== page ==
Take a look at Gosia Herba’s illustrations and you’ll see echoes of early 20th century modern art. She pays homage to predecessors—with traces of Picasso and Matisse emerging in her rich, vibrant compositions—but there’s so much more to her paintings. They are her own special blend.
Herba lives in Wrocław, a city in southwest Poland that’s a bit out of the way for an illustrator who regularly contributes to well-known Polish cultural institutions, music labels, and magazines (Przekroj, Zwierciadlo, Pani, Charaktery, Bloomberg Businessweek Polska, Chimera, Gaga, and more). This is a deliberate choice. “The rat race isn’t for me,” she admits.
“Illustration is my whole life,” she continues. “I know that sounds banal, but it’s true. I draw everyday. I wake up at 8:30 a.m. and at 9:00 a.m. I start my work. My day usually ends at 8:00 p.m., though sometimes I work until midnight.”
As a child, art wasn’t something Herba did just once or twice a week for class. It was a daily practice. “There were thousands of books in my family home, many of them about art,” Herba says. “I looked at books of paintings every day. One of my favorites was about Hans Memling’s The Last Judgment. I really loved those devil figures.”
She went on to attend the National School of Fine Arts in Wrocław and, since there were just two programs to choose from at the school, she received her diploma in jewelry-making. Surprisingly, Herba didn’t focus on fine art when she attended the University of Wrocław—instead, she pursued art history. It was a rather thoughtful approach to education; instead of focusing on what was already so much a part of her—drawing and painting—Herba chose to fill in gaps and build a strong foundation.
“My studies in art history left me with huge personal art gallery in my head. I really appreciate Gothic painting and sacral sculpture, Japanese print art as well as paintings by Balthus, and works by Polish painters Witold Wojtkiewicz and Wojciech Weiss.”
Picasso and Matisse get their due, of course, but so do Frans Masereel’s woodcuts. The influence of the Flemish artist can be seen in Herba’s graphic “Get Your Head around the City,” a series of illustrations for the Wrocław City Guide. Herba also raves about contemporary comic art by Charles Burns, Daniel Clowes, and Joann Sfar, to name a few. If you haven’t figured it out already, I’ll spell it out for you: Herba likes variety. That’s the one constant her work, and it feeds her creativity. Case in point, she has her first comic book, Fertility, created with Mikołaj Pasiński, in the works. (The pair is also creating a children’s book.)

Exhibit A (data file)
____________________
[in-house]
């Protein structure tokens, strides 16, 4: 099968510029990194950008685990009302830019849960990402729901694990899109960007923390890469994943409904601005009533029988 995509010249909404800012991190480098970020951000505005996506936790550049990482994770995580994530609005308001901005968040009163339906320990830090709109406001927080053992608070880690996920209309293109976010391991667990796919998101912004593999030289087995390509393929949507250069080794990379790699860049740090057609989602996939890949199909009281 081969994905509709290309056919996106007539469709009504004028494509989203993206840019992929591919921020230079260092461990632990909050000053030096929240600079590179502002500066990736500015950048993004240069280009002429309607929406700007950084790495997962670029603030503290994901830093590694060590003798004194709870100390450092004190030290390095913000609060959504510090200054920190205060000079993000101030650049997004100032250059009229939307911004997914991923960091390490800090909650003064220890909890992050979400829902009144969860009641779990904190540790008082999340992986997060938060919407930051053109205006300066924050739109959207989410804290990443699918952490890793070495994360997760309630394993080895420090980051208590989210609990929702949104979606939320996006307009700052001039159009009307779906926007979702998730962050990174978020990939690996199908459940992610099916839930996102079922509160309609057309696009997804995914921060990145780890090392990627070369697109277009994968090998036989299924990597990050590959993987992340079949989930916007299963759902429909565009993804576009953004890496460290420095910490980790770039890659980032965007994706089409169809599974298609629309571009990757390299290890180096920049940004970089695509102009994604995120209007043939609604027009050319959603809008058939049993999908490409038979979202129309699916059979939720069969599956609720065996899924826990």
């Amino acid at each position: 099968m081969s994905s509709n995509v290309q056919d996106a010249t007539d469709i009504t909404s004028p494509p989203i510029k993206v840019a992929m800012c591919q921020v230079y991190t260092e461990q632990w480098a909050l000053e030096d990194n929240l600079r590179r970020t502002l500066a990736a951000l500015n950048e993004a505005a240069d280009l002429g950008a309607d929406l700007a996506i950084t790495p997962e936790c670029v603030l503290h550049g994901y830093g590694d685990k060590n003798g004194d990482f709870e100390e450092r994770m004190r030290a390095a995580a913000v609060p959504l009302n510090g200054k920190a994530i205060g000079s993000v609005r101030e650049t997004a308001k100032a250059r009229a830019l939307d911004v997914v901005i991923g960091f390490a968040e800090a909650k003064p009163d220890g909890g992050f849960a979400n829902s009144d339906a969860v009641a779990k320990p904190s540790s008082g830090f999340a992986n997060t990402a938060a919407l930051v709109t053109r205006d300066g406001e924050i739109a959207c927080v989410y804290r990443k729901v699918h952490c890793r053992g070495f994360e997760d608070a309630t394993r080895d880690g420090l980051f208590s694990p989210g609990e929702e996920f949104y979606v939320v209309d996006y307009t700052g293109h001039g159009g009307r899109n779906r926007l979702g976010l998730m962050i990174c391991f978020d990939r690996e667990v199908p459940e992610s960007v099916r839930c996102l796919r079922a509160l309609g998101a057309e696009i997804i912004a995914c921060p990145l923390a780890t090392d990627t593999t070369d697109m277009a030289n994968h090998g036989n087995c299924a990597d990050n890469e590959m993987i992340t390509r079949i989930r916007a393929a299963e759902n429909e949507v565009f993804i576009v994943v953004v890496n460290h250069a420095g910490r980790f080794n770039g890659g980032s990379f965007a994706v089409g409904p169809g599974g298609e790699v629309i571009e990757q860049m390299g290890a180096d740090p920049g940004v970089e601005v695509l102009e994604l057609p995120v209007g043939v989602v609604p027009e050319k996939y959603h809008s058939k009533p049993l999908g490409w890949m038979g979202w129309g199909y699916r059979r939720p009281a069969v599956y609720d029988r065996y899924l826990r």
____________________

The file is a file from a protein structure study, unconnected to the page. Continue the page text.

Herba is also reaching beyond her work online or on paper. She’s currently working on her second collection of hand-painted porcelain. Her first foray of transferring illustration to different objects, the “Festen.Lava Lake” collection features dense, intricate patterns of red lines—a departure for an artist whose style is often described as having a Cubist bent. In a nutshell, Herba will keep you guessing. And that’s a very good thing.
“Experiments with media are an important stage of my work process. Each technique influences the style and character of the image. My favorite medium is gouache paint. I like its velvet-like color,” Herba explains. “I also use ink, paper cut-outs, and Ecoline. When working on illustration for magazines, I often use a graphic tablet.”
With a piece in the Washington Post under her belt, and soon the Virginia Quarterly, it won’t be long before we see Herba’s unexpected and delightful work in more U.S. publications. In the meantime, she’s reading up on cultural anthropology, iconography, and the history of mirabilia (medieval monsters and freaks). Her inspiration knows no bounds.